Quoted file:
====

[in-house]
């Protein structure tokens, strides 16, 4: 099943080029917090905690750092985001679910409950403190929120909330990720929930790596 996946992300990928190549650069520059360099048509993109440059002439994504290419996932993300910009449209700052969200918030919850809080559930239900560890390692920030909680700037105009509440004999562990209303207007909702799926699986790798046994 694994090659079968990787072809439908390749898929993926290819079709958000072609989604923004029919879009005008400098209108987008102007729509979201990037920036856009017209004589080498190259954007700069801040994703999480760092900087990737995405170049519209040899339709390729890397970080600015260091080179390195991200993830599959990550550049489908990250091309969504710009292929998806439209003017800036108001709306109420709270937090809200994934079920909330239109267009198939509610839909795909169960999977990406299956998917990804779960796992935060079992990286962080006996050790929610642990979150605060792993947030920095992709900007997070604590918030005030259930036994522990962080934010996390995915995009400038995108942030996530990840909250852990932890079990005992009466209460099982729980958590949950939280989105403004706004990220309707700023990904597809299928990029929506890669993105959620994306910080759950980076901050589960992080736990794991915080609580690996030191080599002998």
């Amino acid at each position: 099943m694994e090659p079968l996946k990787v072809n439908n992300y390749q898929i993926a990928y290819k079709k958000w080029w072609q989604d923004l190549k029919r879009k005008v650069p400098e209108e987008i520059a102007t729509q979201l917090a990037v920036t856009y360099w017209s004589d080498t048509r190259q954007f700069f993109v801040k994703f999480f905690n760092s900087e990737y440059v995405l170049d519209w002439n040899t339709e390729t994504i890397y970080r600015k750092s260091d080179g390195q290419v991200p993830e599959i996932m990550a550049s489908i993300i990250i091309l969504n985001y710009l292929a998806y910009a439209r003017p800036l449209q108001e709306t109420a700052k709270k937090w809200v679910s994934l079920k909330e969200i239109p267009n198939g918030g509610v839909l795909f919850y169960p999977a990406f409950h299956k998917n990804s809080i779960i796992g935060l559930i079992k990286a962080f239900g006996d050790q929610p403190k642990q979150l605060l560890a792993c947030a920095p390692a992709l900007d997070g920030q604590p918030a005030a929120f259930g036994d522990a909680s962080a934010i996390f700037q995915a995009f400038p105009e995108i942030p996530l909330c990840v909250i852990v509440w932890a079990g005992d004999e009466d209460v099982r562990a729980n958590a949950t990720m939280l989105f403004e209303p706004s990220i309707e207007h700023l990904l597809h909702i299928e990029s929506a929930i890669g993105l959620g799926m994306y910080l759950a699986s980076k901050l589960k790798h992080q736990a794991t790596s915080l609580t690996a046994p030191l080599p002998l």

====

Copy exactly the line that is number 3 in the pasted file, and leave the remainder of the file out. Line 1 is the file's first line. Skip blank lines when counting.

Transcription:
């Amino acid at each position: 099943m694994e090659p079968l996946k990787v072809n439908n992300y390749q898929i993926a990928y290819k079709k958000w080029w072609q989604d923004l190549k029919r879009k005008v650069p400098e209108e987008i520059a102007t729509q979201l917090a990037v920036t856009y360099w017209s004589d080498t048509r190259q954007f700069f993109v801040k994703f999480f905690n760092s900087e990737y440059v995405l170049d519209w002439n040899t339709e390729t994504i890397y970080r600015k750092s260091d080179g390195q290419v991200p993830e599959i996932m990550a550049s489908i993300i990250i091309l969504n985001y710009l292929a998806y910009a439209r003017p800036l449209q108001e709306t109420a700052k709270k937090w809200v679910s994934l079920k909330e969200i239109p267009n198939g918030g509610v839909l795909f919850y169960p999977a990406f409950h299956k998917n990804s809080i779960i796992g935060l559930i079992k990286a962080f239900g006996d050790q929610p403190k642990q979150l605060l560890a792993c947030a920095p390692a992709l900007d997070g920030q604590p918030a005030a929120f259930g036994d522990a909680s962080a934010i996390f700037q995915a995009f400038p105009e995108i942030p996530l909330c990840v909250i852990v509440w932890a079990g005992d004999e009466d209460v099982r562990a729980n958590a949950t990720m939280l989105f403004e209303p706004s990220i309707e207007h700023l990904l597809h909702i299928e990029s929506a929930i890669g993105l959620g799926m994306y910080l759950a699986s980076k901050l589960k790798h992080q736990a794991t790596s915080l609580t690996a046994p030191l080599p002998l």